Learning to smile after triple-negative breast cancer treatment
Hashmat Effendi has spent much of her life organizing teams of medical professionals from the United States to travel to various developing countries. The teams perform surgeries for children with congenital deformities and severe burns.
Though she’s used to supporting others through difficult times, she never thought that she’d be the one in need.
In September 2015, she set off for a medical mission trip to Pakistan, but this journey proved to be anything but ordinary.
The lump that led to a breast cancer diagnosis
For more than 20 years, Hashmat diligently checked her breasts for any changes. During her Pakistan trip, she did her exam in the shower. She didn’t feel anything but still had a bad feeling that something was different. She then did the exam while lying down and found a small lump. Part of her wanted to ignore it altogether. Since she has always been active, has no family history and has never taken hormones, she didn’t think it could be breast cancer.
Still, Hashmat coordinated with the local host hospital and was able to get a mammogram and then a biopsy while in Pakistan. The diagnosis was stage III triple-negative breast cancer.
Three weeks later, she returned to Houston, where she saw an oncologist who recommended chemotherapy. Her son encouraged her to come to MD Anderson for a second opinion.
Triple-negative breast cancer treatment at MD Anderson
Hashmat was impressed with the caring and supportive attitude of her MD Anderson team. “It is hard to believe everyone can be so nice,” Hashmat says. “From the surgeon to valet parking, I experienced love, peace and caring.”
Over 16 months, she underwent 16 chemotherapy infusions, 37 radiation therapy sessions and a lumpectomy.
“I realized that as normal healthy individuals, we take so much for granted, such as waking up every day full of energy,” Hashmat says. “Throughout my breast treatment, I didn’t look forward to life. At one point, I told my family to just let me go.”
But her family, friends and especially her two grandchildren provided her hope and courage when she felt she couldn’t go on. She also received support from her two dogs -- Ella, a golden retriever, and Simba, a lab and German shepherd mix. “They seemed to feel my pain,” Hashmat says. “They would lie next to me and comfort me.”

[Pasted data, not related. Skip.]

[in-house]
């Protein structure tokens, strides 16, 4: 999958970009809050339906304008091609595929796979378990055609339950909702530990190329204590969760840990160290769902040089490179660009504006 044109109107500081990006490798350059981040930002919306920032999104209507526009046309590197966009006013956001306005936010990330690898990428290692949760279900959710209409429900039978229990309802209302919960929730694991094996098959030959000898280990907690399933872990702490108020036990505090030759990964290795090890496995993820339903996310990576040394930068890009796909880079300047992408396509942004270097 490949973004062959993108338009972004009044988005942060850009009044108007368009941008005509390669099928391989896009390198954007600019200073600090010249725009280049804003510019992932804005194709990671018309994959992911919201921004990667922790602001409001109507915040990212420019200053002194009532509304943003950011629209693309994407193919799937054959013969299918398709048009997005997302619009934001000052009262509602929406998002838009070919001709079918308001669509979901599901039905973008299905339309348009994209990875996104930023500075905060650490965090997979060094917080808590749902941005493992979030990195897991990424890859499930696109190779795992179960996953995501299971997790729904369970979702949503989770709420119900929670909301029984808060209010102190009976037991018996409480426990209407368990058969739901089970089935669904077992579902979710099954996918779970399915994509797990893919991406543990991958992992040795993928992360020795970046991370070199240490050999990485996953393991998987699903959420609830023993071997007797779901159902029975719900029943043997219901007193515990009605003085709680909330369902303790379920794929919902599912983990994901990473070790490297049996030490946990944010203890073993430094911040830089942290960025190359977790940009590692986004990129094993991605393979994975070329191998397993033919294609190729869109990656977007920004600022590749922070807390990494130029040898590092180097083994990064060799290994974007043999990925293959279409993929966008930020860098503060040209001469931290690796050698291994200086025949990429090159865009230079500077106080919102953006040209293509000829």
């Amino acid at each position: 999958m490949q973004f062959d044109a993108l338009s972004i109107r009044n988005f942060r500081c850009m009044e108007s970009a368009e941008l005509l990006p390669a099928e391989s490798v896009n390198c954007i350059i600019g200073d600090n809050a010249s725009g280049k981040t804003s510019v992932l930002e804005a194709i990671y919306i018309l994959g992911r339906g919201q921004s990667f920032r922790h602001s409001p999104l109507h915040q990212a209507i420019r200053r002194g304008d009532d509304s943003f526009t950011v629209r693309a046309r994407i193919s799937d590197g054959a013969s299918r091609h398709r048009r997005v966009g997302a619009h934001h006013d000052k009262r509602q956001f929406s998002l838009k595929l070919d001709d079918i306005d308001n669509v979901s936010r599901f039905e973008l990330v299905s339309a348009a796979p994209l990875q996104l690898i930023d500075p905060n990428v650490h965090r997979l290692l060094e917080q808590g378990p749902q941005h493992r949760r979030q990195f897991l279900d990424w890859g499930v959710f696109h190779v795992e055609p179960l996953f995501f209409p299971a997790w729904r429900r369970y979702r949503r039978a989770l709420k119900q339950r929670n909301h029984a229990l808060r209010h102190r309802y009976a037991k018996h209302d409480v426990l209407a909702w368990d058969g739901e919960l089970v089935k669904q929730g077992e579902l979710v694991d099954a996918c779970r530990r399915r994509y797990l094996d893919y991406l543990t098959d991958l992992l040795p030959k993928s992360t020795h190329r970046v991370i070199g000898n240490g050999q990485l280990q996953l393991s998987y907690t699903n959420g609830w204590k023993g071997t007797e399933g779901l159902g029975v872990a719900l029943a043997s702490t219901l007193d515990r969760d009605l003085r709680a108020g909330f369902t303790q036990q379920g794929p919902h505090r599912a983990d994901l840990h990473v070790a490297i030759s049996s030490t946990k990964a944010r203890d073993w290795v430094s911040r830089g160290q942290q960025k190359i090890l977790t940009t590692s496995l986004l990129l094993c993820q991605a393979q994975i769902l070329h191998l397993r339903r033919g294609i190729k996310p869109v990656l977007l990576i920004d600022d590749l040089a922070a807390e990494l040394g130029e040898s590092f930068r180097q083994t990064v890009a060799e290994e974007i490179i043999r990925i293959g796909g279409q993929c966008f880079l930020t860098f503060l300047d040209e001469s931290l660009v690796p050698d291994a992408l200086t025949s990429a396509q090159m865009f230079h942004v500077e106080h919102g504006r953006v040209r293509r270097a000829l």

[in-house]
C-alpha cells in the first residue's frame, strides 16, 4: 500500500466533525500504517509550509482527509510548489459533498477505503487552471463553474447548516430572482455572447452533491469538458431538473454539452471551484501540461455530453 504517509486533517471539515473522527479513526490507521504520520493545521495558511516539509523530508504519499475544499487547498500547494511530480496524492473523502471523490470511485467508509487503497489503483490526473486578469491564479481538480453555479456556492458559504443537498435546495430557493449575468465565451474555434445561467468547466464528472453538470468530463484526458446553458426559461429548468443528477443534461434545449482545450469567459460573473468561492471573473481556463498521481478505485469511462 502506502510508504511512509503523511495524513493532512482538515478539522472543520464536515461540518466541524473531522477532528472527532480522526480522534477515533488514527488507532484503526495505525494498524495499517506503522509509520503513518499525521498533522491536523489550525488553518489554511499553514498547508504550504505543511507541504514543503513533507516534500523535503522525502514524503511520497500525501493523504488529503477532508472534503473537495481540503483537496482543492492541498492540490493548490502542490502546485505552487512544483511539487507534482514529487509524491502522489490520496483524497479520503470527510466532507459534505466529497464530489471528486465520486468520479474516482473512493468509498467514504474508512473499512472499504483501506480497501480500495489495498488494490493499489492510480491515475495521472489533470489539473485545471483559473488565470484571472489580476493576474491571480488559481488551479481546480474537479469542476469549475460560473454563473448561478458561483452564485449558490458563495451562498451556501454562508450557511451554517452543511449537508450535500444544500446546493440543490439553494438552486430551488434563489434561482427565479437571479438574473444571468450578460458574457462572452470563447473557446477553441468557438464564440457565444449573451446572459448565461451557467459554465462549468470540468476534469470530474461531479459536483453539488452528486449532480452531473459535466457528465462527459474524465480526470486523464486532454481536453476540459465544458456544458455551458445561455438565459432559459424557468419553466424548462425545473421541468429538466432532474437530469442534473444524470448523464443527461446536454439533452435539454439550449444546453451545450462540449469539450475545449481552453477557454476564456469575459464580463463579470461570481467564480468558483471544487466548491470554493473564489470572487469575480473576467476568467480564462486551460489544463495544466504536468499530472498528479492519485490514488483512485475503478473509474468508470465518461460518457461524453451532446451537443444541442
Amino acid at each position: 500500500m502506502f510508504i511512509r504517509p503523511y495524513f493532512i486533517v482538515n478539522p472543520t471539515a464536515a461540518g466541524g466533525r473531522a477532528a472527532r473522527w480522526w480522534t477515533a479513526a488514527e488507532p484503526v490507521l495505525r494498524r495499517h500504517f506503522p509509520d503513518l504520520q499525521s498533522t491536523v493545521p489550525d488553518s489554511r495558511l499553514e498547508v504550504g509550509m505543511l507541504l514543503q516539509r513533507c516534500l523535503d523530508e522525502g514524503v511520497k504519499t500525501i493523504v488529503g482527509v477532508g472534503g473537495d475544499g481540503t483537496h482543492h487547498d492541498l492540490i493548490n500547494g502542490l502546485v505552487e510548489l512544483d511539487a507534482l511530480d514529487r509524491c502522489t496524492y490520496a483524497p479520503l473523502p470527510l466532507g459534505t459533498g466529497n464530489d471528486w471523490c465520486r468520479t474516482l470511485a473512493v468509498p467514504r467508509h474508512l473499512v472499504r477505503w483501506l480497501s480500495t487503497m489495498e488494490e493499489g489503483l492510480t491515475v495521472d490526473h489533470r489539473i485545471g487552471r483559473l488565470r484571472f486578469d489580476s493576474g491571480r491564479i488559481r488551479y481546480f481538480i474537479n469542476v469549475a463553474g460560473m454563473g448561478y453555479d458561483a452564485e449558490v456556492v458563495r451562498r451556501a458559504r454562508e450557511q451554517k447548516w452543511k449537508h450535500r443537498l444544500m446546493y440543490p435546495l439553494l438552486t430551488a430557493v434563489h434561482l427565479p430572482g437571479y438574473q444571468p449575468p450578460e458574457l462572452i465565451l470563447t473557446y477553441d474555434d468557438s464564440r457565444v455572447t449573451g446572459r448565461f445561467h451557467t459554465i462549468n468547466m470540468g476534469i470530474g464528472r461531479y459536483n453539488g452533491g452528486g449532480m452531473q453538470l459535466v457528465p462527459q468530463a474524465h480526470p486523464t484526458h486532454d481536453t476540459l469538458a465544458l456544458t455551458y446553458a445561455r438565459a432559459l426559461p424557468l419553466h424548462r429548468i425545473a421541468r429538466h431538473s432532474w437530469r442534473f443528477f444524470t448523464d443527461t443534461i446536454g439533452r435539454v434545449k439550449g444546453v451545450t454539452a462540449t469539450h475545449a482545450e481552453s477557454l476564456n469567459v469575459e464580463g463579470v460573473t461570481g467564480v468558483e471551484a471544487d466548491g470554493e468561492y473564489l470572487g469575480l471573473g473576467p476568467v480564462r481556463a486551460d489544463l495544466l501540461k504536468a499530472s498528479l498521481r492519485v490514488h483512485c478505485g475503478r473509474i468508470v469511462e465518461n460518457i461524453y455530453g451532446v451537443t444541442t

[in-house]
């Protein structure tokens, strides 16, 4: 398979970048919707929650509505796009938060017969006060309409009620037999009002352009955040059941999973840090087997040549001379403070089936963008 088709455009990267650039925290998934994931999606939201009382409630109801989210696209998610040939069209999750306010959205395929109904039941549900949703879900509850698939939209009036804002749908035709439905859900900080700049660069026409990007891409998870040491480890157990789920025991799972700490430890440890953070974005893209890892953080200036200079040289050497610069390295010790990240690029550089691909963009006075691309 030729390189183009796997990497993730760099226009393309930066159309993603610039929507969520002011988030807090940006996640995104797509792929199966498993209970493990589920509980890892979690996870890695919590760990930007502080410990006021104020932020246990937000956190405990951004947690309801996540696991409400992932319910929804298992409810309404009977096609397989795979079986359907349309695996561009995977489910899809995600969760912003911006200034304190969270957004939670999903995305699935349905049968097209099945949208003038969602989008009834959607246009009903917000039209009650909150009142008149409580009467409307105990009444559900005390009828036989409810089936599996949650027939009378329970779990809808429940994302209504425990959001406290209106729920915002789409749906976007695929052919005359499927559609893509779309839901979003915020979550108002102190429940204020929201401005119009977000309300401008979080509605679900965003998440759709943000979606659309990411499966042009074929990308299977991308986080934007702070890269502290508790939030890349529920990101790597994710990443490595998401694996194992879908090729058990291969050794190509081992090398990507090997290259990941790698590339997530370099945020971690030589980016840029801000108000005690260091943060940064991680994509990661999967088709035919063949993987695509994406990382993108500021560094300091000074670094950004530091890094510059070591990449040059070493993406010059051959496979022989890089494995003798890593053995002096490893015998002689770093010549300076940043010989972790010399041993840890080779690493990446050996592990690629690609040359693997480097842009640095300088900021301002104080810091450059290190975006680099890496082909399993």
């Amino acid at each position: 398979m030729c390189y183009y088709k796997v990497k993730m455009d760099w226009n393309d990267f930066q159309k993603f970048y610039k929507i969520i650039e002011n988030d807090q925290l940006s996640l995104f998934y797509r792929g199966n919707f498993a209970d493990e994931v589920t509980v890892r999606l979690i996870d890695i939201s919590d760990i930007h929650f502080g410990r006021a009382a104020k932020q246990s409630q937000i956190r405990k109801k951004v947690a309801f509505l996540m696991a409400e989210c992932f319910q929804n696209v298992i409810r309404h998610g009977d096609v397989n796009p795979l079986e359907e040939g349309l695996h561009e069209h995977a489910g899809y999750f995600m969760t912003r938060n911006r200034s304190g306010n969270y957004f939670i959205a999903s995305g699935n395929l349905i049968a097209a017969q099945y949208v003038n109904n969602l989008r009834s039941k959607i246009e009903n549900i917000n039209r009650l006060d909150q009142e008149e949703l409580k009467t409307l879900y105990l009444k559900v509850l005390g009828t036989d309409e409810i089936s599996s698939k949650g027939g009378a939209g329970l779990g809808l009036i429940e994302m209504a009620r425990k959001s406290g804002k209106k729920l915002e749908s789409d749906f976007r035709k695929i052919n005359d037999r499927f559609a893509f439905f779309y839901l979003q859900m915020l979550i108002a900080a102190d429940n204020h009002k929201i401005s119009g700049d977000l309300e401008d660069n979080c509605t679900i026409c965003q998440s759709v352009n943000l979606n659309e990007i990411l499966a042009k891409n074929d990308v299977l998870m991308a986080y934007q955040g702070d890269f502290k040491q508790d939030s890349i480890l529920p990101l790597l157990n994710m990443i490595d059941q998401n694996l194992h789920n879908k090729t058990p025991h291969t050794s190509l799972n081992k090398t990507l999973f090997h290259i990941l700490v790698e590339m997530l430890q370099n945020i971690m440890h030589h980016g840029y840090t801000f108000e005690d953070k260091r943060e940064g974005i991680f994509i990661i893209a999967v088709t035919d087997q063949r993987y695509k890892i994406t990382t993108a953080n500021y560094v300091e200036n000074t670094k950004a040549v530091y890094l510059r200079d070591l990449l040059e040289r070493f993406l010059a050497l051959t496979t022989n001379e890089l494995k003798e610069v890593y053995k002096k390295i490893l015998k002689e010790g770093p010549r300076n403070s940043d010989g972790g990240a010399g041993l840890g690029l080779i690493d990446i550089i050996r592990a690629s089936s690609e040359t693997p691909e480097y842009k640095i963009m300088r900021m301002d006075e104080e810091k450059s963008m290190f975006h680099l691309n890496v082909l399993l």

As her breast cancer treatment was coming to an end, Hashmat was nervous and didn’t feel ready to return to the world. She had lots of questions and concerns about life after cancer treatment.
A clinical trial makes Hashmat smile again
Hashmat was approached by our Integrative Medicine team about enrolling in a clinical trial for women with breast cancer who were going through radiation treatment. The trial required a total lifestyle change through counseling, nutrition and exercise guidance. The goal of the study is to look at the relationship between lifestyle factors and cancer-related outcomes, such as the risk of the disease coming back, quality of life and physical functioning.
Hashmat agreed to participate in the clinical trial and soon saw its impact on her emotional and physical well-being. “After my cancer diagnosis and before the trial, I never smiled, but during one of the counseling sessions, I realized I was smiling again,” she says.
Now Hashmat feels like a new person and calls her cancer “a blessing.” She is enjoying her life more and feels good both inside and out.
She encourages other patients to remember to take care of themselves. “You are important. Listen to your body and respect your feelings,” she says. “Don’t give up. Every day is worth it.”